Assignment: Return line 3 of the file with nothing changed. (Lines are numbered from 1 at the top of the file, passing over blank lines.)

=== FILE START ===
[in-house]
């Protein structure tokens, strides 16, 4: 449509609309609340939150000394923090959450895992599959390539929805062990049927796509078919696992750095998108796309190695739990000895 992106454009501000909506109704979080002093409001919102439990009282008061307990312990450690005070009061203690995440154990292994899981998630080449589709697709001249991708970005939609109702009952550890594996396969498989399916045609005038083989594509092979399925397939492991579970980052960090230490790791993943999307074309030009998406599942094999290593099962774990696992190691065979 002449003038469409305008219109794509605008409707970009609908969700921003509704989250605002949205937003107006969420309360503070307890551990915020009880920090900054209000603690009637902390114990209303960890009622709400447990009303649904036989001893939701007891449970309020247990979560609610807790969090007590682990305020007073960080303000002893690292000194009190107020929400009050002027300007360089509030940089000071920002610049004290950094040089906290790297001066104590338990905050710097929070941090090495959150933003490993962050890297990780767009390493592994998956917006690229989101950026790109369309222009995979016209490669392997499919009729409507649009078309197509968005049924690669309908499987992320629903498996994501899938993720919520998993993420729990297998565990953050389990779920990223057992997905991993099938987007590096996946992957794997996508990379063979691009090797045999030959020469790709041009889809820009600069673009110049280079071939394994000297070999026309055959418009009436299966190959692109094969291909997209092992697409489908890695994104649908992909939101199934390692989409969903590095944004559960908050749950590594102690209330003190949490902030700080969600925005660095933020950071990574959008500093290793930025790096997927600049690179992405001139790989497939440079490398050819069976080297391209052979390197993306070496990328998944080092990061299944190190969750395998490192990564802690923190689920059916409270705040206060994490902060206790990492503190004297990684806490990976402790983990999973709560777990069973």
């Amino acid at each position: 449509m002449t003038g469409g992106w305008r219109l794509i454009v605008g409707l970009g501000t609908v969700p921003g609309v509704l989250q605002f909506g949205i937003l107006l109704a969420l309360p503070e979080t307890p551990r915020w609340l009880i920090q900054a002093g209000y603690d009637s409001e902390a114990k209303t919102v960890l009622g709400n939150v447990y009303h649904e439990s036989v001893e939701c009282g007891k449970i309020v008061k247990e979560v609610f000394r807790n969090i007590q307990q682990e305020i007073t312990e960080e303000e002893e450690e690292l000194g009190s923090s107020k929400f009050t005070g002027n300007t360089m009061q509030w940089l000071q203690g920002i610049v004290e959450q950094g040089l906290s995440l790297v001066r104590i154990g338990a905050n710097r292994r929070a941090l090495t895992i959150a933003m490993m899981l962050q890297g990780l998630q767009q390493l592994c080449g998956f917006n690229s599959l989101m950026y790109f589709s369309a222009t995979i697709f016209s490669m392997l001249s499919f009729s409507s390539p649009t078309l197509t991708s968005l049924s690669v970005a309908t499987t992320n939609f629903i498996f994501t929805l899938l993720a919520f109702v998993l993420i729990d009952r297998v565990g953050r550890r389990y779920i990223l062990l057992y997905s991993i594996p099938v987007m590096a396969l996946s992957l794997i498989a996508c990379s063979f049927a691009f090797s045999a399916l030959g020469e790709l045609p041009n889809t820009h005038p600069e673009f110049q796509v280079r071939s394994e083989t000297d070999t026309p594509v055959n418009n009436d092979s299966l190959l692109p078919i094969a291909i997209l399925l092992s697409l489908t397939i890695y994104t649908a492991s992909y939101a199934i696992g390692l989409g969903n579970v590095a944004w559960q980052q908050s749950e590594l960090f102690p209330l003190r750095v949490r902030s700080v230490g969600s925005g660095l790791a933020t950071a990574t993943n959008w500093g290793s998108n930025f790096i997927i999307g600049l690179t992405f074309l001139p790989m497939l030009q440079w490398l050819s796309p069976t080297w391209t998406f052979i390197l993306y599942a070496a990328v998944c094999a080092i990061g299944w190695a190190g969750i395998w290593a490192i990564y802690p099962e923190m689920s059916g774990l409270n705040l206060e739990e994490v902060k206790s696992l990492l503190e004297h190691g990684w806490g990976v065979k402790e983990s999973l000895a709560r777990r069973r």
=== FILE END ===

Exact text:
């Amino acid at each position: 449509m002449t003038g469409g992106w305008r219109l794509i454009v605008g409707l970009g501000t609908v969700p921003g609309v509704l989250q605002f909506g949205i937003l107006l109704a969420l309360p503070e979080t307890p551990r915020w609340l009880i920090q900054a002093g209000y603690d009637s409001e902390a114990k209303t919102v960890l009622g709400n939150v447990y009303h649904e439990s036989v001893e939701c009282g007891k449970i309020v008061k247990e979560v609610f000394r807790n969090i007590q307990q682990e305020i007073t312990e960080e303000e002893e450690e690292l000194g009190s923090s107020k929400f009050t005070g002027n300007t360089m009061q509030w940089l000071q203690g920002i610049v004290e959450q950094g040089l906290s995440l790297v001066r104590i154990g338990a905050n710097r292994r929070a941090l090495t895992i959150a933003m490993m899981l962050q890297g990780l998630q767009q390493l592994c080449g998956f917006n690229s599959l989101m950026y790109f589709s369309a222009t995979i697709f016209s490669m392997l001249s499919f009729s409507s390539p649009t078309l197509t991708s968005l049924s690669v970005a309908t499987t992320n939609f629903i498996f994501t929805l899938l993720a919520f109702v998993l993420i729990d009952r297998v565990g953050r550890r389990y779920i990223l062990l057992y997905s991993i594996p099938v987007m590096a396969l996946s992957l794997i498989a996508c990379s063979f049927a691009f090797s045999a399916l030959g020469e790709l045609p041009n889809t820009h005038p600069e673009f110049q796509v280079r071939s394994e083989t000297d070999t026309p594509v055959n418009n009436d092979s299966l190959l692109p078919i094969a291909i997209l399925l092992s697409l489908t397939i890695y994104t649908a492991s992909y939101a199934i696992g390692l989409g969903n579970v590095a944004w559960q980052q908050s749950e590594l960090f102690p209330l003190r750095v949490r902030s700080v230490g969600s925005g660095l790791a933020t950071a990574t993943n959008w500093g290793s998108n930025f790096i997927i999307g600049l690179t992405f074309l001139p790989m497939l030009q440079w490398l050819s796309p069976t080297w391209t998406f052979i390197l993306y599942a070496a990328v998944c094999a080092i990061g299944w190695a190190g969750i395998w290593a490192i990564y802690p099962e923190m689920s059916g774990l409270n705040l206060e739990e994490v902060k206790s696992l990492l503190e004297h190691g990684w806490g990976v065979k402790e983990s999973l000895a709560r777990r069973r």